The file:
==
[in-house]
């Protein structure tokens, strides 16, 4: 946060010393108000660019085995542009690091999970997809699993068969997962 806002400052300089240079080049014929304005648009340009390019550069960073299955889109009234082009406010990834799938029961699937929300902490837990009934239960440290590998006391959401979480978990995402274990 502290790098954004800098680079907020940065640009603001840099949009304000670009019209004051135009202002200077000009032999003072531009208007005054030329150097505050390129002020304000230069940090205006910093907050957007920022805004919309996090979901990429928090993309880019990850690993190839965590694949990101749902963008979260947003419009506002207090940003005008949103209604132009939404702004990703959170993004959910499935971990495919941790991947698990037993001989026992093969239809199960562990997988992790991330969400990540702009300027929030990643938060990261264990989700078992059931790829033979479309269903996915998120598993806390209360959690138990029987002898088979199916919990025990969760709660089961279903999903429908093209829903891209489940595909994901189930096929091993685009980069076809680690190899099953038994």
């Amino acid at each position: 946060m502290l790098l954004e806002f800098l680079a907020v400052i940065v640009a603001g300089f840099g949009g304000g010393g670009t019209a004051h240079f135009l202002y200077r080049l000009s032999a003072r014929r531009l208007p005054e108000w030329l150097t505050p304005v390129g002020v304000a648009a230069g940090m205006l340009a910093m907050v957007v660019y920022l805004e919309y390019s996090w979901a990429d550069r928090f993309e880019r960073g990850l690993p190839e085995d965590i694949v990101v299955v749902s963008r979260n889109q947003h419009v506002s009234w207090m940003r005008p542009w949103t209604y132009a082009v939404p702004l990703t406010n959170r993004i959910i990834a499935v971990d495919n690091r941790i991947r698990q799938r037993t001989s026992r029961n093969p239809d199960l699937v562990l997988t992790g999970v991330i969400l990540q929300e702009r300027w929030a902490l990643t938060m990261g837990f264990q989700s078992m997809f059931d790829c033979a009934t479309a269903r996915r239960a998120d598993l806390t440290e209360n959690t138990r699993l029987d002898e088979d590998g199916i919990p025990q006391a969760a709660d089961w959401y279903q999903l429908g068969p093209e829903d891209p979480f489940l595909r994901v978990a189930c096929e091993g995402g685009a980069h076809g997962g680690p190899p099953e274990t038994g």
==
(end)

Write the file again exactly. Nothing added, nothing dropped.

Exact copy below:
[in-house]
């Protein structure tokens, strides 16, 4: 946060010393108000660019085995542009690091999970997809699993068969997962 806002400052300089240079080049014929304005648009340009390019550069960073299955889109009234082009406010990834799938029961699937929300902490837990009934239960440290590998006391959401979480978990995402274990 502290790098954004800098680079907020940065640009603001840099949009304000670009019209004051135009202002200077000009032999003072531009208007005054030329150097505050390129002020304000230069940090205006910093907050957007920022805004919309996090979901990429928090993309880019990850690993190839965590694949990101749902963008979260947003419009506002207090940003005008949103209604132009939404702004990703959170993004959910499935971990495919941790991947698990037993001989026992093969239809199960562990997988992790991330969400990540702009300027929030990643938060990261264990989700078992059931790829033979479309269903996915998120598993806390209360959690138990029987002898088979199916919990025990969760709660089961279903999903429908093209829903891209489940595909994901189930096929091993685009980069076809680690190899099953038994």
């Amino acid at each position: 946060m502290l790098l954004e806002f800098l680079a907020v400052i940065v640009a603001g300089f840099g949009g304000g010393g670009t019209a004051h240079f135009l202002y200077r080049l000009s032999a003072r014929r531009l208007p005054e108000w030329l150097t505050p304005v390129g002020v304000a648009a230069g940090m205006l340009a910093m907050v957007v660019y920022l805004e919309y390019s996090w979901a990429d550069r928090f993309e880019r960073g990850l690993p190839e085995d965590i694949v990101v299955v749902s963008r979260n889109q947003h419009v506002s009234w207090m940003r005008p542009w949103t209604y132009a082009v939404p702004l990703t406010n959170r993004i959910i990834a499935v971990d495919n690091r941790i991947r698990q799938r037993t001989s026992r029961n093969p239809d199960l699937v562990l997988t992790g999970v991330i969400l990540q929300e702009r300027w929030a902490l990643t938060m990261g837990f264990q989700s078992m997809f059931d790829c033979a009934t479309a269903r996915r239960a998120d598993l806390t440290e209360n959690t138990r699993l029987d002898e088979d590998g199916i919990p025990q006391a969760a709660d089961w959401y279903q999903l429908g068969p093209e829903d891209p979480f489940l595909r994901v978990a189930c096929e091993g995402g685009a980069h076809g997962g680690p190899p099953e274990t038994g």